Nevermore: 5 Bizarre Deaths of Famous Authors

Last week Sylvia Plath turned 79, well she would have if she was still alive. Plath took her own life at the ripe age of 30 by sticking her head into the oven and gassing herself. Authors and suicide go together like peanut butter and jelly. Some of the greatest writers were highly depressed people, who found solace only in taking their own lives. Many of the greats were also severe alcoholics and drug abusers, which is not that far off from killing yourself. Suicidal writers tend to become glamorized posthumously, as if their deaths made them somehow better at their craft than plain-old, alive authors.

But that's not always the case. Some writers have no interest in going to a better place; they are quite happy in the place they are in. They reach the end from natural causes or disease. Then there are those authors whose deaths happen seemingly at random or from bizarre circumstances or even murder. Throughout history there have been some seriously weird ways that great writers have kicked the bucket. Here are our top five oddest author deaths.

5. Alcohol or Rabies Death, We're Not Sure: Edgar Allen Poe There have been numerous speculations on how and why the celebrated author passed on. Some say it was alcohol poisoning, other theories include tuberculosis, epilepsy, diabetes and even rabies has been suggested. What's known is that Poe was found in the vicinity of a bar, completely delirious and possibly in someone else's clothing. He was taken to the hospital and soon after died. While the actual cause of his death is perplexing enough, there are even different accounts of Poe's last few days as he was not allowed any visitors and the one doctor caring for him, changed his own story a few times. Poe scholars can't even decide if Poe really said the dying words that have been ascribed to him.

4. Most Badass Death: Christopher Marlowe Marlowe wrote in the time of Shakespeare and is credited with writing several famous plays such as Tamburlaine the Great and The Tragicall History of the Life and Death of Doctor Faustus, which made famous the story of Faust who sold his soul to the devil. Because of the time period within which he wrote, there is little factual evidence of the reason for his death, but the cause, allegedly, is a bar fight. Marlowe was something of a rabble rouser and was rumored to be a spy or a heretic and into some shady business. As the story goes, Marlowe and another guy were fighting over a bar tab and it turned into a brawl. Marlowe was apparently stabbed in the eye and died instantly.

3. Really Dumb Death: Thomas Merton Thomas Merton was a Catholic writer and Trappist monk. His most known work was the semi-autobiographical book The Seven Storey Mountain, which was a best seller. In 1968, Merton was in Bangkok, Thailand at a inter-faith religious conference. As it's told, he was taking a bath and reached over to adjust a fan and was electrocuted by an exposed wire. If we've learned anything from our moms, it's that you don't touch electrical equipment whilst bathing. I guess he never heard of that one.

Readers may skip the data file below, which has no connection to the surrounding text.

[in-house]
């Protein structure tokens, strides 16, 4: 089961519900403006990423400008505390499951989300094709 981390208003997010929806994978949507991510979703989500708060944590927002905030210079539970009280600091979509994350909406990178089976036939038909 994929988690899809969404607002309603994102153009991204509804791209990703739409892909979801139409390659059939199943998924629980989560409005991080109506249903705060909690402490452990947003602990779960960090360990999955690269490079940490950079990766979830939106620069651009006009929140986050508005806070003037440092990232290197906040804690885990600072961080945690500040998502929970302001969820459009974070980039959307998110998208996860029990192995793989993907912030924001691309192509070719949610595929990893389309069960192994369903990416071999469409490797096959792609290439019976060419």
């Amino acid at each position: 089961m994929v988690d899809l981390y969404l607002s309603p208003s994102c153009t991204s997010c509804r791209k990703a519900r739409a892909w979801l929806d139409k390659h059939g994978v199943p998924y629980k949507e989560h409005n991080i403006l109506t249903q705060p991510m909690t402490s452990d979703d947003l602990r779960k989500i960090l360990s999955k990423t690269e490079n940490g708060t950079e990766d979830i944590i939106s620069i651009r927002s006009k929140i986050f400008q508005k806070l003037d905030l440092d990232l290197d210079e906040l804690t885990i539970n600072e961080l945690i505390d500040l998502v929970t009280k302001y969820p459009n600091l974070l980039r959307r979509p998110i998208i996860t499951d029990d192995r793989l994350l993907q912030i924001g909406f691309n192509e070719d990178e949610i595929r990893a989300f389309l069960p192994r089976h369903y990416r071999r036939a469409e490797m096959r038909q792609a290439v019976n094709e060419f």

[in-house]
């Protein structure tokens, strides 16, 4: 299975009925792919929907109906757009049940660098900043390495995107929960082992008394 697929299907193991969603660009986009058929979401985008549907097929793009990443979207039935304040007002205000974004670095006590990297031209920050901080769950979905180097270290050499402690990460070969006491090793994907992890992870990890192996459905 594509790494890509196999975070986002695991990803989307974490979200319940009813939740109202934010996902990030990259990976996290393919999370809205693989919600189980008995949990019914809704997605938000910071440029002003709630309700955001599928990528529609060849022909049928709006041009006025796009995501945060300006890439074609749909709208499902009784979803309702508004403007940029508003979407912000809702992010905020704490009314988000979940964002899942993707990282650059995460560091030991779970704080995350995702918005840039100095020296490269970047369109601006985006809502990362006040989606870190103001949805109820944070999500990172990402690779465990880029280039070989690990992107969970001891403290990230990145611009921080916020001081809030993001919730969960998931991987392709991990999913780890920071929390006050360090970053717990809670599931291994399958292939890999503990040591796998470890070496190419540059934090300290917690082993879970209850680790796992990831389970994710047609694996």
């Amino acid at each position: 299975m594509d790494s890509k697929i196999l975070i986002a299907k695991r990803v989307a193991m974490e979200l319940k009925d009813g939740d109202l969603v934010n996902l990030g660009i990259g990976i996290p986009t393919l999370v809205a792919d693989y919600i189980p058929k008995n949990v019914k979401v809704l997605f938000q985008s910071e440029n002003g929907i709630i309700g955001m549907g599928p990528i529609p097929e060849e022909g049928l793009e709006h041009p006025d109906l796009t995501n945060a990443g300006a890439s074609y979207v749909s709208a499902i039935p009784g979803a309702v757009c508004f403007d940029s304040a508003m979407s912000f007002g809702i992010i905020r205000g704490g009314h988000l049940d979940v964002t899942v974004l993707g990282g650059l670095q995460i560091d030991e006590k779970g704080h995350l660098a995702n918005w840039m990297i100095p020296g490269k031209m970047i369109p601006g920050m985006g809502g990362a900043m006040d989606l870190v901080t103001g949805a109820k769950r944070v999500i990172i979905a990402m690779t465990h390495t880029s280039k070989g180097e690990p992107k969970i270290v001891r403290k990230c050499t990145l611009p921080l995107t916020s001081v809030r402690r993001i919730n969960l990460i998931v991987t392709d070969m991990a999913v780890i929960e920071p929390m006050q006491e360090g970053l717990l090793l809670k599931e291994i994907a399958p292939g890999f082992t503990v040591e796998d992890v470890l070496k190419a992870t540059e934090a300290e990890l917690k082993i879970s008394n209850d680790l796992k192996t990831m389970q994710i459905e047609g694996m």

2. Conspiracy KGB Death: Albert Camus Albert Camus, philosopher and author of The Stranger, died in car crash in January of 1960. Seems normal enough, albeit ironic that the man who wrote about the absurdities of existence died from something as simple as a car crash. Not so fast! A recent report from Italian newspaper Corriere della Sera, suggests that Camus may have been murdered by the KGB. Camus was a vocal opposer of communism and the Soviet government, and the Soviets were getting ticked off. The Italian paper claims that the KGB sent some henchmen to cut a hole in the tire of the car taking Camus back to France and it caused the vehicle to go careening off the road. If the KGB was involved, it hasn't been proven. You know, the KGB were pretty good at keeping secrets and all.

1. Shaken to Death, Not Stirred: Sherwood Anderson Sherwood Anderson may not be the most famous of writers, but it is said that influenced a lot of famous writers, including J.D. Salinger, Steinbeck and Faulkner. His most celebrated work may have been his collection of short stories entitled Winesburg, Ohio. Anderson's death is certainly a weird one. Evidently, he died while on a cruise by the malicious prick of a toothpick. He swallowed the pointy sliver of wood and it punctured his colon causing a fatal infection. It's theorized that the toothpick had been in his martini. That's the dirtiest martini we can imagine.

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